The object with cone construction is, you want it to be rigid yet lightweight. So, there are trade offs to be had.
    I like the uniform, matte look of polypropylene drivers, personally. But, polypropylene alone doesn't work well in large (over 8") drivers (I like treated paper there, mostly for the cost [​IMG]). Also, I prefer rubber surrounds to foam. After watching my brother having his B*se 901s refoamed sold me on the durability of rubber.
    MCM is a great place to pick up some great driver deals for tinkering.
    Designing speakers is not too hard. With freeware programs out there like WINISD, all you do is plug in the specs and away you go. Even wiring a simple crossover is not a big deal. If you saw the hack soldering job on my first project, you'd be amazed they even worked at all.
    I find the hardest part about speaker designing is finding accurate driver specs, and the actual construction of the enclosures (all I have is a dull, crooked, circular saw and a cheap black & decker versa-crap jig saw).
     
  14. Greg Monfort

    Greg Monfort Supporting Actor

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    The best point source drivers I've heard over the years have all had light, rigid paper pulp composite diaphragms and doped accordian pleated surrounds/spiders, which damp the edge/diaphragm resonances much better than rubber, foam, etc. (at least the older versions as the testing results I saw are decades old now), and lasts forever (at least compared to human lifespan). My Altec ex-theater woofers are all original except for having the AlNiCo magnets rezapped, still look/sound like new (except for some lint stuck to the gooey surrounds coating), and were manufactured in the early '50s.
    The downside is that the suspension design severely limits Xmax/Xsus, and an underhung motor design (a plus IMO) that limits Xmech, so if they get a spike, it's reconing time to go with that Miller. [​IMG]
    Getting the right blend of pulp (or whatever), edge/apex dip (if used) is more art than science (or at least used to be), with mucho prototypes/testing required for a given application, so don't expect to find any definitive 'cookbooks' published.
    GM
     
  15. Rich Kraus

    Rich Kraus Stunt Coordinator

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    since i think i set ya off [​IMG] i'd better reply again.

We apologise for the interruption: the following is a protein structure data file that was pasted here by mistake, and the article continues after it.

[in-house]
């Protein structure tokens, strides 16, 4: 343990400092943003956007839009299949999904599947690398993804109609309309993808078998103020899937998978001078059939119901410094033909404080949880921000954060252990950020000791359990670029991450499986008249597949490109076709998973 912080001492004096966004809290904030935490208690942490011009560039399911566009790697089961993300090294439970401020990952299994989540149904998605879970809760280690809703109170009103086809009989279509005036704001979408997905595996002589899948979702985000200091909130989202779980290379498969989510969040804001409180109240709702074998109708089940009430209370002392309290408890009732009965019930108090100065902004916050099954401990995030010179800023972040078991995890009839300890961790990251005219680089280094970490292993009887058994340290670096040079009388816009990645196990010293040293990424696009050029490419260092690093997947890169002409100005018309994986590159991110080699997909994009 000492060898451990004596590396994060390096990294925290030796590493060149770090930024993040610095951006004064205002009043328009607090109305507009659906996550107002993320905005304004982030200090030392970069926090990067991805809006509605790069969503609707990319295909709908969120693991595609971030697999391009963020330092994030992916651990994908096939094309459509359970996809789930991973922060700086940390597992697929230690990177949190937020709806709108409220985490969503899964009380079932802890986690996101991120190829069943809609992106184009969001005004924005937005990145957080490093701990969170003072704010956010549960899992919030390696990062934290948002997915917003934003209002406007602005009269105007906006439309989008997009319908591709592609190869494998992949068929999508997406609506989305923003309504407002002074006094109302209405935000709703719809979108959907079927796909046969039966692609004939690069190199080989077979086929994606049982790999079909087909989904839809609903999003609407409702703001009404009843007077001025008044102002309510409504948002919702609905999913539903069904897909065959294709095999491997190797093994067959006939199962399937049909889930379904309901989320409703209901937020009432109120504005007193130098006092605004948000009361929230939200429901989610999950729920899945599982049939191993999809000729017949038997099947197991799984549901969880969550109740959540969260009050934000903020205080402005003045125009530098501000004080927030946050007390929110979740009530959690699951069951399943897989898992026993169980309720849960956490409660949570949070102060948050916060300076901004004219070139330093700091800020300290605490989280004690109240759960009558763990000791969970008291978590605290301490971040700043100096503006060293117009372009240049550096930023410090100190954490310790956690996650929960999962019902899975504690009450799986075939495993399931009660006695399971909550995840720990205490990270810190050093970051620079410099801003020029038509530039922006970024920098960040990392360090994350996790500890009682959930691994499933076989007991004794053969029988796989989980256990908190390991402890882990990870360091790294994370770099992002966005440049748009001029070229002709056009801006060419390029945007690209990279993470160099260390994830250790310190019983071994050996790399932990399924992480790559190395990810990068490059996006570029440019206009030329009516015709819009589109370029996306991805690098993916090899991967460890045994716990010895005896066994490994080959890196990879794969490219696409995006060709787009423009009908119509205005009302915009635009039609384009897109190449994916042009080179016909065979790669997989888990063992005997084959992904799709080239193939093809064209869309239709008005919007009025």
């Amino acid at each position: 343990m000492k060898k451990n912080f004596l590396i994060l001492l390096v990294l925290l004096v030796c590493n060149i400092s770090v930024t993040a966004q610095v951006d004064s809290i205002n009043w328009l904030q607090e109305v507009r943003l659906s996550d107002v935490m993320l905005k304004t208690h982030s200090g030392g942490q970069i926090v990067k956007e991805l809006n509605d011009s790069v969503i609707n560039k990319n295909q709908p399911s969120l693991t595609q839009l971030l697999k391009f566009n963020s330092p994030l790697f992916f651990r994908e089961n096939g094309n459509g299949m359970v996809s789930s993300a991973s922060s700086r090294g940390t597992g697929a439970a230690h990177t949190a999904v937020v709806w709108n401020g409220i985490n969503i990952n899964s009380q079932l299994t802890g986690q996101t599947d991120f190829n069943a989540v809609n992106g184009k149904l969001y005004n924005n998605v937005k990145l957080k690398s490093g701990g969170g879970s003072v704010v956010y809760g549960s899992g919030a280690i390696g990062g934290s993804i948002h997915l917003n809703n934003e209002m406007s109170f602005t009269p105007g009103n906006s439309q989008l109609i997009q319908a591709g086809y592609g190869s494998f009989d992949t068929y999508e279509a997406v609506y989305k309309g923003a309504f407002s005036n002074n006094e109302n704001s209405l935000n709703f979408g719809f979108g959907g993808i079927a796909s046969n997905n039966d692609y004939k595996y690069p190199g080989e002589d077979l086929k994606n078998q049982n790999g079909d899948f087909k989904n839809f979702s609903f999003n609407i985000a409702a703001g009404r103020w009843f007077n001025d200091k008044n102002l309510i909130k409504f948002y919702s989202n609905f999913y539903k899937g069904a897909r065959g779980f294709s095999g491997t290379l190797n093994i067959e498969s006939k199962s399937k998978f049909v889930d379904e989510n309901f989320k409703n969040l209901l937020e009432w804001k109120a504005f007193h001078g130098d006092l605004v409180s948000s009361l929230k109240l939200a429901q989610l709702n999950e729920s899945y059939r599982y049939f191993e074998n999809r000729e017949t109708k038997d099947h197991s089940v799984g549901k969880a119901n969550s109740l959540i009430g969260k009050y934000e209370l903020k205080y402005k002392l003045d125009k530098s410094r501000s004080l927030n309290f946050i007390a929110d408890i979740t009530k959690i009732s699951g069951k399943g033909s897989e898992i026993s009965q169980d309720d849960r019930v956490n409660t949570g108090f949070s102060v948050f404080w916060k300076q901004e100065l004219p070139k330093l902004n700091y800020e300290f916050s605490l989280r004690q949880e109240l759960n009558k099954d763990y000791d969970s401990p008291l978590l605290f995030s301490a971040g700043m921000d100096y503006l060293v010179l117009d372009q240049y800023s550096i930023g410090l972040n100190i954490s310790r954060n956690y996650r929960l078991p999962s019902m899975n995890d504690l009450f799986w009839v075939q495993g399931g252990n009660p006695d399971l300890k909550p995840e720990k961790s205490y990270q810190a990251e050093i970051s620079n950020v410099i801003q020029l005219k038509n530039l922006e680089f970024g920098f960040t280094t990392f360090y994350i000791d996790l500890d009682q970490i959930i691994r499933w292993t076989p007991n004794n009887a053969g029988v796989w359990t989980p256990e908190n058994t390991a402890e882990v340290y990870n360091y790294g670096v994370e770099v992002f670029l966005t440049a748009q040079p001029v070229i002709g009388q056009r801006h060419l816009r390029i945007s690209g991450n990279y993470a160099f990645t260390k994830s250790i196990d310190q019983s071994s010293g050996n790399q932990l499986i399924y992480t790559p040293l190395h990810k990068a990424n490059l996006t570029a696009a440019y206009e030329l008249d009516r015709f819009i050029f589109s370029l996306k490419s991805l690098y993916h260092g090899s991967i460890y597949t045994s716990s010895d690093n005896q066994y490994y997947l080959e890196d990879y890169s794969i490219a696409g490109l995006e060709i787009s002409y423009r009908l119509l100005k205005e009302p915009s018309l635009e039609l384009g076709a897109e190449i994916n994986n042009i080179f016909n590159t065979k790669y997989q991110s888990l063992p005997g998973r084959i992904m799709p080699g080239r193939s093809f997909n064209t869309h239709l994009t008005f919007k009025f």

no disrespect was intended, then or now. i just want everyone elst to have the very satisfying and sucessful DIY experiences ive had.
    my problem is, i had/have a limited knowlege on these things (heck, i hardly even know what sounds good....) so rather than re invent the wheel on my first full range speaker project, i chose a kit. now lets not kid ourselves, a kit that requires you to build your own cabinets and crossovers is no quickie, and lacks only the trial and error of "real" speaker design. i feel the learning curve was nearly as strong as starting completly from scratch, but with a more "predictable" result. i think with the vast array of well tested designs/kits available, one should at least examine the options. save a full blown "i designed it myself" project until after you have sucessfully completed a working project and have the confidence to follow through on a fully self designed system.
    best of luck!
     
  16. Chris_Campbell

    Chris_Campbell Stunt Coordinator

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    Unlike some of the others here, I do believe there are distinct advantages to using "exotic" materials such as B&Ws "flashy" kevlar cones. This post is certainly not meant to be confrontational, and while I agree that this style of cone can be flashy, I'm of the opinion that they just sound tighter in their freq bandpass than paper cones. My advice to Chris_W would be to take a listen to some of the different types of drivers at a local audio dealer, and see which ones possess the sonic characteristics you prefer, then go with those. Good luck
     
  17. Brett DiMichele

    Brett DiMichele Producer

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    I am not a speaker design expert or even a speaker designer

    at all for that matter. But to me it seems fairly simple.

    A speaker (any speaker) is merly a motor used to move air.

    The more efficiently it can move that air without deflection

    of the driver the better the sound should be.

    I concour with ChrisC fully about the use of "exotic" materials. I prefer alloys over anything else but if I

    couldn't have alloy mids and high range then I would say

    Kevlar and Carbon Fiber would be next on the list.

    Bose uses paper...